2. An Enterprise-wide View of the City Government. Mayors seem to be able to adopt an enterprise-wide view of city government in contrast to state governments with powerful silo-based structures. Despite the enormous size of megacities it seems that mayors are able to articulate and keep an enterprise-view of the city. There are still silos, like in other levels of government, but the connections among different programs and functions seems to be clearer and the leadership of the cities have a full understanding of the “big picture”. Centralization and the exercise of authority seem to be more feasible in city governments, in particular in megacities, in which population size and budget could be comparable to small states.
  3. Adequate Resources and Skills. Megalopolises seem to have most of the necessary technical skills and financial resources needed for information sharing and, therefore, these challenges are not as relevant as in other local governments. The opportunities available in megacities help them to attract and retain city government staff with talent and skills only comparable with higher levels of government such as federal and state. In addition, their size makes financial resources more available and in adequate quantities, particular for initiatives that have economies of scale.
  4. Managerial Flexibility. Megacities seem to have more managerial flexibility than other jurisdictions, such as state governments. Managerial flexibility is not unique to megacities, since many local governments are generally recognized as more flexible, organizationally, than state or federal agencies. However, this flexibility combined with other characteristics of megacities such as the availability of skills and resources make them unique and a powerful combination to generate innovations and promote smartness.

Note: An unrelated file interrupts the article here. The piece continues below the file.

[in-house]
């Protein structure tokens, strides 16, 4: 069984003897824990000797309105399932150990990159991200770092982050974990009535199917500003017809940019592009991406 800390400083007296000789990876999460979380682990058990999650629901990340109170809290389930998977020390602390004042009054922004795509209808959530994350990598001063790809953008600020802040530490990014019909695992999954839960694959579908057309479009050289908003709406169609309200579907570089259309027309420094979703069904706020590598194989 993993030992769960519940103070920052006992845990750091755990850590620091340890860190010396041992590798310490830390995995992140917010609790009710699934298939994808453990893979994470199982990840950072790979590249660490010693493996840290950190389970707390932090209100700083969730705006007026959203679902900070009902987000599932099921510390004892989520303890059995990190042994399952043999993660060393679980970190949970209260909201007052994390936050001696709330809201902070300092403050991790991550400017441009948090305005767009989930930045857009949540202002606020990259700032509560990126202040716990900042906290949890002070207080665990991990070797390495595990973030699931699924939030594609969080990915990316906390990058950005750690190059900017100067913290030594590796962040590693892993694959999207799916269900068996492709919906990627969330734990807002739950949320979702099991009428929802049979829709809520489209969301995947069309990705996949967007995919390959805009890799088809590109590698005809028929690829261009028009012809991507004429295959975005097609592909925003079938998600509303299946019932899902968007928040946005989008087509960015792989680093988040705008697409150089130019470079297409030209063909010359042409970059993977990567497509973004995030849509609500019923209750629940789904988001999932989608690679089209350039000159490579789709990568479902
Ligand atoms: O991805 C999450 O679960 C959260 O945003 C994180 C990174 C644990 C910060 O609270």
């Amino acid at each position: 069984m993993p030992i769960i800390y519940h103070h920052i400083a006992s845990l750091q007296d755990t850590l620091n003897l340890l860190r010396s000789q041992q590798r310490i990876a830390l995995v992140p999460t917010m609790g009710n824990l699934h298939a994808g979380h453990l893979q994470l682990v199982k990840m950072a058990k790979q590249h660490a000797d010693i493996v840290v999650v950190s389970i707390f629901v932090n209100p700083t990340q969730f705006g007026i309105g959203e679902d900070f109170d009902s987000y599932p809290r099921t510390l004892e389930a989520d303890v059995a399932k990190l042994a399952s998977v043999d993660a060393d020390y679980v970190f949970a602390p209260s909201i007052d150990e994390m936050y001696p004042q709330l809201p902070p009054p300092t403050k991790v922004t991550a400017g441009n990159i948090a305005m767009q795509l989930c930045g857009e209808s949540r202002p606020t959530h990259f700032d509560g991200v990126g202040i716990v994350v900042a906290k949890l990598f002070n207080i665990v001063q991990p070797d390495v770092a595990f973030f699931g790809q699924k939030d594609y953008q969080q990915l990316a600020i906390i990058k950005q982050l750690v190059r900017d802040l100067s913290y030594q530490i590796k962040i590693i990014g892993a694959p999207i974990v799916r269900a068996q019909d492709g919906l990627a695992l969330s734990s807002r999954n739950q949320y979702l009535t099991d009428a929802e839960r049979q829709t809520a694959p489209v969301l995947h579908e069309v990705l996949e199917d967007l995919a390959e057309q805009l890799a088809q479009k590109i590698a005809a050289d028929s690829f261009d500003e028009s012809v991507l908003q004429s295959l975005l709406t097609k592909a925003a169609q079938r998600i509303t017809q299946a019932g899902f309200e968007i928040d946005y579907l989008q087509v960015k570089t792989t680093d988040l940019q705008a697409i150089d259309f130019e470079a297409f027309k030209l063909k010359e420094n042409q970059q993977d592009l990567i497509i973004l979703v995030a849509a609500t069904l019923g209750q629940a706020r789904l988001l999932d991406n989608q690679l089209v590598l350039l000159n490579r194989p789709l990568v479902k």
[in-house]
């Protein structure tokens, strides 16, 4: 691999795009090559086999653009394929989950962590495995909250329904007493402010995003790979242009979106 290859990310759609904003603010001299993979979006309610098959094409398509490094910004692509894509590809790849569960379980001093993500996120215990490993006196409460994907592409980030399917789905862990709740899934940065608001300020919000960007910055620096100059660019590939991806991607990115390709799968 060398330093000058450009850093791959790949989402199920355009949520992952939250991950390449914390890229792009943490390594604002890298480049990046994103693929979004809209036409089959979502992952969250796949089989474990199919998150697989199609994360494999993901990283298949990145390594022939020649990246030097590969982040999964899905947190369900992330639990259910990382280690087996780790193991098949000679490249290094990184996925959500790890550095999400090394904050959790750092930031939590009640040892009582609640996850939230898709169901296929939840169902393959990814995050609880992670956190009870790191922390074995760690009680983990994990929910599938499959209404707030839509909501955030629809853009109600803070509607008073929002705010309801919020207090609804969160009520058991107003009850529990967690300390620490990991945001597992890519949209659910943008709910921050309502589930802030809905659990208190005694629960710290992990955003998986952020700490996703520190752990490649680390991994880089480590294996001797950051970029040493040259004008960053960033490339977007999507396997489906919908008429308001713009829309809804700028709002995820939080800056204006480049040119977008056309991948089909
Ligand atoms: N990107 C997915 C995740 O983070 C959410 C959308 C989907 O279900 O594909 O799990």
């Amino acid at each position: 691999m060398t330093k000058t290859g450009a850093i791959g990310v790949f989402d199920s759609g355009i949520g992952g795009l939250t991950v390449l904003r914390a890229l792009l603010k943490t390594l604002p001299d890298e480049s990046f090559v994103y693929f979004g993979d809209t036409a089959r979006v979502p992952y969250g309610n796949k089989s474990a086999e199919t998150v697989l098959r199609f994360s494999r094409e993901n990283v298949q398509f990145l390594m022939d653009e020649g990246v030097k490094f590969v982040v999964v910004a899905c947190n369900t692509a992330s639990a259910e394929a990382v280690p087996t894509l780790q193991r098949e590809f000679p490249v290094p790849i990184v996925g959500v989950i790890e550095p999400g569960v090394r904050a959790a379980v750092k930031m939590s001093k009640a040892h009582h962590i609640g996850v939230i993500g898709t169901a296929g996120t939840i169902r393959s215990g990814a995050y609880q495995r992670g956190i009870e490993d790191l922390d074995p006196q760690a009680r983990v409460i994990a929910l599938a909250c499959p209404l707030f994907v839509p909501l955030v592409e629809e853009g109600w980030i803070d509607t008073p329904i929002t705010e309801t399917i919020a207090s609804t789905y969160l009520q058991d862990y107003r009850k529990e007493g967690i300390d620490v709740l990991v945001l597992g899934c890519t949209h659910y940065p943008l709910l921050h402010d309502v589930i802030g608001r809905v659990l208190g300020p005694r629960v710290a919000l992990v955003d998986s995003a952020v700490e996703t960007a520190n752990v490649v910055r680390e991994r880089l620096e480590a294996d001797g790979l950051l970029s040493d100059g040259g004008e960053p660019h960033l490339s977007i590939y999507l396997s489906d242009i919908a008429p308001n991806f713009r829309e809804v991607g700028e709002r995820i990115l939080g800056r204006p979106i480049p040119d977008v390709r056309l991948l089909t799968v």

5. Information Sharing Readiness. Given the availability of resources, skills, and an enterprise view, megacities appear well positioned to start data-driven initiatives, including sharing information across city departments and agencies. Again, this is more typical in larger jurisdictions, but less so in smaller ones. However, megalopolises have many of the necessary capabilities and infrastructure and our cases show that they are able to create the information sharing capability necessary to serve their communities in new and innovative approaches to services integration.

Read the UAR article here.

Photo by Jezael Melgoza on Unsplash

Author Biographies

J. Ramon Gil-Garcia is an Associate Professor of Public Administration and Policy and the Research Director of CTG UAlbany, formerly the Center for Technology in Government, University at Albany, State University of New York (SUNY).  In 2009, he was considered the most prolific author in digital government research worldwide and some of his publications are among the most cited in this field.  More recently, Dr. Gil-Garcia was named “One of the World’s 100 Most Influential People in Digital Government in 2018” by Apolitical, which is a nonprofit organization based in London, United Kingdom. Currently, he is also an affiliated professor at the Universidad de las Americas Puebla in Mexico.

Theresa A. Pardo is Director of CTG UAlbany, formerly the Center for Technology in Government, University at Albany, State University of New York. She is also a Full Research Professor of Public Administration and Policy at the UAlbany. Dr. Pardo serves as OpenNY Adviser to New York State’s Governor Andrew Cuomo, Chair of the U.S. EPA’s National Advisory Committee and as a member of the User Working Group of the NASA Socioeconomic Data and Applications Center. Dr Pardo is founder of the Smart Cities Smart Government Research Practice Consortium, is ranked among the top five digital government scholars in terms of citations to her published work ,and in 2018 was named as one of the Top 100 Influencers in Digital Government globally.

Manuel De Tuya is a doctoral candidate in Information Science at the University at Albany, State University of New York (SUNY) where he serves as adjunct faculty at undergraduate and graduate level in the areas of project management, systems analysis and design, and data analysis. He has over 20 years of experience designing and building solutions to complex strategic and operational issues in industries such as consulting, retail, food and beverage, medical devices, and biotechnology.